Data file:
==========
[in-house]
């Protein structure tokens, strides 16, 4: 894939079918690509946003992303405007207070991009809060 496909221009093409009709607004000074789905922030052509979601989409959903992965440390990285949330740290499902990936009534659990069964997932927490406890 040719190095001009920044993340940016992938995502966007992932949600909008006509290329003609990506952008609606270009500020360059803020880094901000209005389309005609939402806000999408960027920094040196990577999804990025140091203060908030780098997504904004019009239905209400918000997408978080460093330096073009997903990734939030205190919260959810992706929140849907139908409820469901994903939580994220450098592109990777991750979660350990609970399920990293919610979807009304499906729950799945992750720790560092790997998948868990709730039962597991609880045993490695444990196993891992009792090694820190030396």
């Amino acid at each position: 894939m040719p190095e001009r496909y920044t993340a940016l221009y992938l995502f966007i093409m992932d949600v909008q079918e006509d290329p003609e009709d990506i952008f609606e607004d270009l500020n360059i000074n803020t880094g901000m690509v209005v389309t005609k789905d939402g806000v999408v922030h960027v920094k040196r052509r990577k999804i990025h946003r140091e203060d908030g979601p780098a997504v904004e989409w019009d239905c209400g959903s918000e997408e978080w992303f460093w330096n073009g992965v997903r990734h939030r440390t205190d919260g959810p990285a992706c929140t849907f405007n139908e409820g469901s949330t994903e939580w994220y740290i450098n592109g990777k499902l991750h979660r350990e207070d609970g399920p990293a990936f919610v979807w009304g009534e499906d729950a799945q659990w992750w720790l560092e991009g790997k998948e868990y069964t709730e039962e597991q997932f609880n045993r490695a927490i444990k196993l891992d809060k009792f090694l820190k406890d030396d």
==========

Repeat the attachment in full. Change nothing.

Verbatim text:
[in-house]
């Protein structure tokens, strides 16, 4: 894939079918690509946003992303405007207070991009809060 496909221009093409009709607004000074789905922030052509979601989409959903992965440390990285949330740290499902990936009534659990069964997932927490406890 040719190095001009920044993340940016992938995502966007992932949600909008006509290329003609990506952008609606270009500020360059803020880094901000209005389309005609939402806000999408960027920094040196990577999804990025140091203060908030780098997504904004019009239905209400918000997408978080460093330096073009997903990734939030205190919260959810992706929140849907139908409820469901994903939580994220450098592109990777991750979660350990609970399920990293919610979807009304499906729950799945992750720790560092790997998948868990709730039962597991609880045993490695444990196993891992009792090694820190030396």
């Amino acid at each position: 894939m040719p190095e001009r496909y920044t993340a940016l221009y992938l995502f966007i093409m992932d949600v909008q079918e006509d290329p003609e009709d990506i952008f609606e607004d270009l500020n360059i000074n803020t880094g901000m690509v209005v389309t005609k789905d939402g806000v999408v922030h960027v920094k040196r052509r990577k999804i990025h946003r140091e203060d908030g979601p780098a997504v904004e989409w019009d239905c209400g959903s918000e997408e978080w992303f460093w330096n073009g992965v997903r990734h939030r440390t205190d919260g959810p990285a992706c929140t849907f405007n139908e409820g469901s949330t994903e939580w994220y740290i450098n592109g990777k499902l991750h979660r350990e207070d609970g399920p990293a990936f919610v979807w009304g009534e499906d729950a799945q659990w992750w720790l560092e991009g790997k998948e868990y069964t709730e039962e597991q997932f609880n045993r490695a927490i444990k196993l891992d809060k009792f090694l820190k406890d030396d």